I. C. Golaknath & Ors v. State Of Punjab & Anrs. 1967 AIR 1643 In a land mark judgment Supreme Court made it clear that no constitutional amendments can be made on the part III of the constitution and there by fundamental rights cannot be abridged by the legislature. By this pronouncement the Supreme Court has retraced its own judgment in Shankari Prasad case and Sajjan Singh vs. state of Rajasthan case that the fundamental rights can be amended.
To remove the difficulties in the process the government in the 24th amendment amended article 368 empowering the legislature the power to amend the constitution.
Kesavananda Bharati v. State Of Kerala And Anr. on 24 April, 1973, Writ Petition (civil) 135 of 1970 In this landmark judgment Supreme Court first kicked the Hornet’s nest in the name of the basic structure of constitution. In this case the Golaknath case was over ruled and parliament regained the power of amending but Supreme Court explicitly said that the legislature by virtue of the amending power cannot change the basic structure of the constitution. But what constitutes the basic structure was not specified. To remove the constitutional hurdles in an amendment the government inserted clause 4 and 5 in the article 368 which mentions that limited power of amendment is a basic structure of constitution.
Maneka Gandhi v. Union Of India on 25 January, 1978, 1978 AIR 597 Just, Fair and Reasonable.
Minerva Mills Ltd. & Ors v. Union Of India & Ors on 31 July, 1980, 1980 AIR 1789 In this case the Supreme Court over ruled that amending power is a basic structure of constitution. By this time the legislative and the judiciary in India were at loggerheads.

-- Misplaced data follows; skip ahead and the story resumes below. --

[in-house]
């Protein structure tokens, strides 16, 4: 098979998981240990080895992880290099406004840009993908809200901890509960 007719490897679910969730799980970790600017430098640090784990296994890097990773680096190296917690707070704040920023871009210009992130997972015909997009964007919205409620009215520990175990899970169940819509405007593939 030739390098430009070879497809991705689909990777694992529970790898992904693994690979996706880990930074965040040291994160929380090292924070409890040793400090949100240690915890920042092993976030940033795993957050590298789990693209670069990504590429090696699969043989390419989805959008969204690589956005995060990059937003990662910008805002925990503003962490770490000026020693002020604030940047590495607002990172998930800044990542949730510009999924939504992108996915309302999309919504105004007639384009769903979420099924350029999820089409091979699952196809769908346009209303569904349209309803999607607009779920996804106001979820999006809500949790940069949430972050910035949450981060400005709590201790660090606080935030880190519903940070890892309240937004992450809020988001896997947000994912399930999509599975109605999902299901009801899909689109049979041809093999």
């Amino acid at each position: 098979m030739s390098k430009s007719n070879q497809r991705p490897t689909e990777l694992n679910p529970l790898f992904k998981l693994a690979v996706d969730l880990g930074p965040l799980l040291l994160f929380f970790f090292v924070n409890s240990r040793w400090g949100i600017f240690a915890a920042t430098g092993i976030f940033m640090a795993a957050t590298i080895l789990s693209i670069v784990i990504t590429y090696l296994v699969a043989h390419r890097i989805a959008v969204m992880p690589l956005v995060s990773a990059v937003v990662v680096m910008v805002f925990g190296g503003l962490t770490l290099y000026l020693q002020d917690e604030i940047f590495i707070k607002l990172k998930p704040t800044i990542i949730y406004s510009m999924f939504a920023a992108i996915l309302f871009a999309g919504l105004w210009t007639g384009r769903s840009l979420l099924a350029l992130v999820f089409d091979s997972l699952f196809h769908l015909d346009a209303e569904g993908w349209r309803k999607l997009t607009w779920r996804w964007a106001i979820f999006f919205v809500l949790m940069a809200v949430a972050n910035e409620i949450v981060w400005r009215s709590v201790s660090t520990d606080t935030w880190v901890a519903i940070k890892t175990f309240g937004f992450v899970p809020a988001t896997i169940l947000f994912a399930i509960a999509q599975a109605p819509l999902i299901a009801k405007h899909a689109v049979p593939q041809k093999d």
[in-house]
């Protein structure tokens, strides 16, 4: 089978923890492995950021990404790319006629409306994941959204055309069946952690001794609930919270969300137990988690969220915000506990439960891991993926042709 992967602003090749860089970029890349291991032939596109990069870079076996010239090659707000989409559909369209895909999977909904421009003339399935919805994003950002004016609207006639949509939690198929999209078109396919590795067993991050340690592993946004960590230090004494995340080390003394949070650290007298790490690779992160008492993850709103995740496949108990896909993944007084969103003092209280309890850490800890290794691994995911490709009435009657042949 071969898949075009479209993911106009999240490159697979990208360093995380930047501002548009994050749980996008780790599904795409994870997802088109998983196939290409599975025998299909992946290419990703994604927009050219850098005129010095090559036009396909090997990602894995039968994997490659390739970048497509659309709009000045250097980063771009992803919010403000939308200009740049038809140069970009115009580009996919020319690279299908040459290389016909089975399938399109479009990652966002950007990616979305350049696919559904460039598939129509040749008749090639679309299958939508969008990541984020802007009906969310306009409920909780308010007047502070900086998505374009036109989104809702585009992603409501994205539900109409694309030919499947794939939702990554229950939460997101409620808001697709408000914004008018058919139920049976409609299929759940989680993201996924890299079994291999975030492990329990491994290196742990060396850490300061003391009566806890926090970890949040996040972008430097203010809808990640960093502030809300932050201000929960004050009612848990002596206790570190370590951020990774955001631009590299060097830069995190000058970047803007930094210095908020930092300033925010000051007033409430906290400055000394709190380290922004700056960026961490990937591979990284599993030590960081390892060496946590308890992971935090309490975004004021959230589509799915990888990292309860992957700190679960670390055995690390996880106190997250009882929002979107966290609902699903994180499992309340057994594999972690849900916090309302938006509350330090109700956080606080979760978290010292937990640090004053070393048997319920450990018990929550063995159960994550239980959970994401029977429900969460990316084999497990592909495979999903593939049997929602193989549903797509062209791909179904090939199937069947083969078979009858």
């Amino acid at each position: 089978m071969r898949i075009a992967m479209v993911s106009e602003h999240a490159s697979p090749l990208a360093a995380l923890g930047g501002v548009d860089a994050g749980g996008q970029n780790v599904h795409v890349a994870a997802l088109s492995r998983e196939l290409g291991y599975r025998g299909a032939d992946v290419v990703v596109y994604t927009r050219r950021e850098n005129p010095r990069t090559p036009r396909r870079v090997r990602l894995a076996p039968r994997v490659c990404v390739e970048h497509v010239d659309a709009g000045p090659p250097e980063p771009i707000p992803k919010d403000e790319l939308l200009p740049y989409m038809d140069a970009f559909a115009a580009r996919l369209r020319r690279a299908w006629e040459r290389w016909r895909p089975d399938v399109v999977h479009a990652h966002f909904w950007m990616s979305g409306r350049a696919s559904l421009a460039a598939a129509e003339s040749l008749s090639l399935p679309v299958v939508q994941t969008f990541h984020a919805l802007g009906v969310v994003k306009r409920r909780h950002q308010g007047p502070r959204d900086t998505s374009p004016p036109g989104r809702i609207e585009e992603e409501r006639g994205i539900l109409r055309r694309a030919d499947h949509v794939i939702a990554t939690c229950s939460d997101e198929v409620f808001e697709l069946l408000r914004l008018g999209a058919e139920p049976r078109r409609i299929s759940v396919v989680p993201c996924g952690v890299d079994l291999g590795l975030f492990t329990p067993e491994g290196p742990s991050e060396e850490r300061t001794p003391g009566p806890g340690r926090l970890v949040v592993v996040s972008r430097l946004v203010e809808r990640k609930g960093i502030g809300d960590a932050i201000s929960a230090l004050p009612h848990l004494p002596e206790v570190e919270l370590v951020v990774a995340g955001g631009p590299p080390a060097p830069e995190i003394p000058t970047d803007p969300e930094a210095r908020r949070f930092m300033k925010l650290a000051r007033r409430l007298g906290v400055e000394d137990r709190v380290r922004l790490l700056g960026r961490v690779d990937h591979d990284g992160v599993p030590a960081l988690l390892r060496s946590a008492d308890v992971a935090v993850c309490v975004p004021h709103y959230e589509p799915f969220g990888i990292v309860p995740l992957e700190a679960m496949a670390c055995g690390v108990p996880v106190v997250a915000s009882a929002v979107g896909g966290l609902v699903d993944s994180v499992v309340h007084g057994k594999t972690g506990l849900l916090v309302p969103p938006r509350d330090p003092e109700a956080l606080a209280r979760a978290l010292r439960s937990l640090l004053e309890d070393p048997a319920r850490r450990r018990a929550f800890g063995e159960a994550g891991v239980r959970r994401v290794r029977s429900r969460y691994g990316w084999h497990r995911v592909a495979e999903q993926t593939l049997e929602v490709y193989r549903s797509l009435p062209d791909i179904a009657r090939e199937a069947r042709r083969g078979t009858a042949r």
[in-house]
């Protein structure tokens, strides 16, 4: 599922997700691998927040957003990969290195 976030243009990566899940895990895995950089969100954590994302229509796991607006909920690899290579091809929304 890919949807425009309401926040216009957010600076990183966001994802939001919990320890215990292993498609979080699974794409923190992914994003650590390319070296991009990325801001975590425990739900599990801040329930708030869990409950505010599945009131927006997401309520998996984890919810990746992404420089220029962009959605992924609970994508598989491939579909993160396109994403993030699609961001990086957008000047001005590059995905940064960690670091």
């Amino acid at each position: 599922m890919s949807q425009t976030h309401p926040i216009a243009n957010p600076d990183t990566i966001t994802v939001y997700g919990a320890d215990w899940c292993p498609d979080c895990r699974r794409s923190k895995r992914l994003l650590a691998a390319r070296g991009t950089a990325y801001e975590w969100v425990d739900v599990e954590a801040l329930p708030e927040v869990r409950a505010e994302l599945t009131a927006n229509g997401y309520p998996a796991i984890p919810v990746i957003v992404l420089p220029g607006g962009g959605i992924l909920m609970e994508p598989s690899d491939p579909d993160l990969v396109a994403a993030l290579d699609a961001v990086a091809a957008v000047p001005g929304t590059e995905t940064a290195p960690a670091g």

Hussainara Khatoon & Ors v. Home Secretary, State Of Bihar, on 4 May, 1979, 1979 AIR 1819
In Re: The Berubari Union And … v. Unknown on 14 March, 1960, AIR 1960 SC 845
State v. Ram Singh and another, Unique ID No. 02406R0020522013, SC No. 114/2013
Pandurang, Tukia And Bhillia v. The State Of Hyderabad on 3 December, 1954, 1955 AIR 216
Sunil Batra v. Delhi Administration on 20 December, 1979, 1980 AIR 1579 In this case Supreme Court reinterpreted the writ of Habeas corpus as not only producing a person in the court but also preventing a person jailed from the inhuman treatment in the prison.
Smt. Sarla Mudgal, President,… vs Union Of India & Ors on 10 May, 1995, 1995 AIR 153
K. M. Nanavati vs State Of Maharashtra on 24 November, 1961, 1962 AIR 605 This case is notable for being the last case when a jury trial was held in India. KM Nanavati, a naval officer, murdered his wife’s lover, Prem Ahuja. The jury ruled in favour of Nanavati and declared him “not guilty” which was eventually set aside by the Bombay High Court.
M. C. Mehta vs. the state of Tamil Nadu, 1991 AIR 417
In this case Supreme Court not only pronounced that deployment of children in hazardous factories is unlawful but also provided various guidelines for the children welfare.